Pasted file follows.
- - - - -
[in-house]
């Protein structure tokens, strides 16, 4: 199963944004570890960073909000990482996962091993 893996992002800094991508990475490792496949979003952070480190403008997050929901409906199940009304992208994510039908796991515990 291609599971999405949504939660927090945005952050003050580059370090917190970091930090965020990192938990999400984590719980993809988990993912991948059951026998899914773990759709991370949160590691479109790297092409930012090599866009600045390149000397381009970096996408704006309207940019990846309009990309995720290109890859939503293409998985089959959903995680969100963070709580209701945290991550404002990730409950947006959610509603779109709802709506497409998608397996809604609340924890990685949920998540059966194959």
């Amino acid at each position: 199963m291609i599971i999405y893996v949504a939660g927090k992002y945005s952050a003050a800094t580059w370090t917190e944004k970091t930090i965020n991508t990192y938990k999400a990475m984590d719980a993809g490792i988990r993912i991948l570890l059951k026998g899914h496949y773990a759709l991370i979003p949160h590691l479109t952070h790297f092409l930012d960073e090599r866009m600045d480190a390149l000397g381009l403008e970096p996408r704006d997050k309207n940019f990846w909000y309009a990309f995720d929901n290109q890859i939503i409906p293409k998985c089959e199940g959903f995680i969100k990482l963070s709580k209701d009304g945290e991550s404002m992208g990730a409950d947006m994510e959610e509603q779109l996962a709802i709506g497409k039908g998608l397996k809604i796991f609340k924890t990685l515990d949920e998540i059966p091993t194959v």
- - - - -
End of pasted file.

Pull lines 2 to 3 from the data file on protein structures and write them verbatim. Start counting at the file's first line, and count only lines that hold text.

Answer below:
């Protein structure tokens, strides 16, 4: 199963944004570890960073909000990482996962091993 893996992002800094991508990475490792496949979003952070480190403008997050929901409906199940009304992208994510039908796991515990 291609599971999405949504939660927090945005952050003050580059370090917190970091930090965020990192938990999400984590719980993809988990993912991948059951026998899914773990759709991370949160590691479109790297092409930012090599866009600045390149000397381009970096996408704006309207940019990846309009990309995720290109890859939503293409998985089959959903995680969100963070709580209701945290991550404002990730409950947006959610509603779109709802709506497409998608397996809604609340924890990685949920998540059966194959």
């Amino acid at each position: 199963m291609i599971i999405y893996v949504a939660g927090k992002y945005s952050a003050a800094t580059w370090t917190e944004k970091t930090i965020n991508t990192y938990k999400a990475m984590d719980a993809g490792i988990r993912i991948l570890l059951k026998g899914h496949y773990a759709l991370i979003p949160h590691l479109t952070h790297f092409l930012d960073e090599r866009m600045d480190a390149l000397g381009l403008e970096p996408r704006d997050k309207n940019f990846w909000y309009a990309f995720d929901n290109q890859i939503i409906p293409k998985c089959e199940g959903f995680i969100k990482l963070s709580k209701d009304g945290e991550s404002m992208g990730a409950d947006m994510e959610e509603q779109l996962a709802i709506g497409k039908g998608l397996k809604i796991f609340k924890t990685l515990d949920e998540i059966p091993t194959v």